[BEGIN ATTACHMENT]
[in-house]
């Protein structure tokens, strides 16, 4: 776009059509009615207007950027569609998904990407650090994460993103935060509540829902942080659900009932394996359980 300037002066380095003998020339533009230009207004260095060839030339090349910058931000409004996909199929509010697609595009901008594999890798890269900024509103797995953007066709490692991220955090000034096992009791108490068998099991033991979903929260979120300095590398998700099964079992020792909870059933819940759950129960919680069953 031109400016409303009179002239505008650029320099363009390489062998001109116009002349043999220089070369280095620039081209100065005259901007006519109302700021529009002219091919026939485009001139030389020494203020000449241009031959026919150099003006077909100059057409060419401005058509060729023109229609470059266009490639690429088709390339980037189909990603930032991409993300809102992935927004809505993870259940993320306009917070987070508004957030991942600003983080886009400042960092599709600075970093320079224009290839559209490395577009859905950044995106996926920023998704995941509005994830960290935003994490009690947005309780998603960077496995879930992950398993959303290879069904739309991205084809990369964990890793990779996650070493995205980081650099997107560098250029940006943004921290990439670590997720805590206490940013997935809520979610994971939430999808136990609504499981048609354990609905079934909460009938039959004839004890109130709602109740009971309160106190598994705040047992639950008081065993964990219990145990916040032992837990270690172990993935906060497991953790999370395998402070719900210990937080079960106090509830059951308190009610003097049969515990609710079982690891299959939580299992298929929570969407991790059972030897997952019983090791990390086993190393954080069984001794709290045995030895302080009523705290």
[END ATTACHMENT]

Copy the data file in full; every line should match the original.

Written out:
[in-house]
């Protein structure tokens, strides 16, 4: 776009059509009615207007950027569609998904990407650090994460993103935060509540829902942080659900009932394996359980 300037002066380095003998020339533009230009207004260095060839030339090349910058931000409004996909199929509010697609595009901008594999890798890269900024509103797995953007066709490692991220955090000034096992009791108490068998099991033991979903929260979120300095590398998700099964079992020792909870059933819940759950129960919680069953 031109400016409303009179002239505008650029320099363009390489062998001109116009002349043999220089070369280095620039081209100065005259901007006519109302700021529009002219091919026939485009001139030389020494203020000449241009031959026919150099003006077909100059057409060419401005058509060729023109229609470059266009490639690429088709390339980037189909990603930032991409993300809102992935927004809505993870259940993320306009917070987070508004957030991942600003983080886009400042960092599709600075970093320079224009290839559209490395577009859905950044995106996926920023998704995941509005994830960290935003994490009690947005309780998603960077496995879930992950398993959303290879069904739309991205084809990369964990890793990779996650070493995205980081650099997107560098250029940006943004921290990439670590997720805590206490940013997935809520979610994971939430999808136990609504499981048609354990609905079934909460009938039959004839004890109130709602109740009971309160106190598994705040047992639950008081065993964990219990145990916040032992837990270690172990993935906060497991953790999370395998402070719900210990937080079960106090509830059951308190009610003097049969515990609710079982690891299959939580299992298929929570969407991790059972030897997952019983090791990390086993190393954080069984001794709290045995030895302080009523705290």